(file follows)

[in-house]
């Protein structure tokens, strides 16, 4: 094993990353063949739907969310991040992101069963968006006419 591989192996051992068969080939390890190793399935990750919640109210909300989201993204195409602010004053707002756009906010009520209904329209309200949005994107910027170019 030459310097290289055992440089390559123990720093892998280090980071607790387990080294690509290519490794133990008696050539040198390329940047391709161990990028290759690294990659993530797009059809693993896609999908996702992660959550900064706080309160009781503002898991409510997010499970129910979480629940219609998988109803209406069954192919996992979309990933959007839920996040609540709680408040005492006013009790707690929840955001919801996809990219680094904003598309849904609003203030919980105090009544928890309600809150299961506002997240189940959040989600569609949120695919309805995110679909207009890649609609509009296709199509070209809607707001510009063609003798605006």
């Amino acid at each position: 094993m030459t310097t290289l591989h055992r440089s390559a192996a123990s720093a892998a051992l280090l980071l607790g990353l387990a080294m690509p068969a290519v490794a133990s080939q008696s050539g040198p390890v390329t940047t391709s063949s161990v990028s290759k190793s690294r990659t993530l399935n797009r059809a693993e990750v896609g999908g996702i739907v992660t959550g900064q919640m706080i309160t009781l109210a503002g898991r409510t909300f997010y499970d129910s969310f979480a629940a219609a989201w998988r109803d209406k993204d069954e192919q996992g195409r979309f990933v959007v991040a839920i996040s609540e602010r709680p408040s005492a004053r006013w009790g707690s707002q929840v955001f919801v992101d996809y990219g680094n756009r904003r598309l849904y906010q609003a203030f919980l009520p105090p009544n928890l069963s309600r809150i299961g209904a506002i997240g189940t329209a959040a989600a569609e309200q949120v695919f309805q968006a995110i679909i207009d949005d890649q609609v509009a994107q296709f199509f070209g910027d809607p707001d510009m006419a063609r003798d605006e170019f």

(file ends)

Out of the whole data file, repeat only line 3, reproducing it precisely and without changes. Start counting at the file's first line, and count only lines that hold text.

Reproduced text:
């Amino acid at each position: 094993m030459t310097t290289l591989h055992r440089s390559a192996a123990s720093a892998a051992l280090l980071l607790g990353l387990a080294m690509p068969a290519v490794a133990s080939q008696s050539g040198p390890v390329t940047t391709s063949s161990v990028s290759k190793s690294r990659t993530l399935n797009r059809a693993e990750v896609g999908g996702i739907v992660t959550g900064q919640m706080i309160t009781l109210a503002g898991r409510t909300f997010y499970d129910s969310f979480a629940a219609a989201w998988r109803d209406k993204d069954e192919q996992g195409r979309f990933v959007v991040a839920i996040s609540e602010r709680p408040s005492a004053r006013w009790g707690s707002q929840v955001f919801v992101d996809y990219g680094n756009r904003r598309l849904y906010q609003a203030f919980l009520p105090p009544n928890l069963s309600r809150i299961g209904a506002i997240g189940t329209a959040a989600a569609e309200q949120v695919f309805q968006a995110i679909i207009d949005d890649q609609v509009a994107q296709f199509f070209g910027d809607p707001d510009m006419a063609r003798d605006e170019f």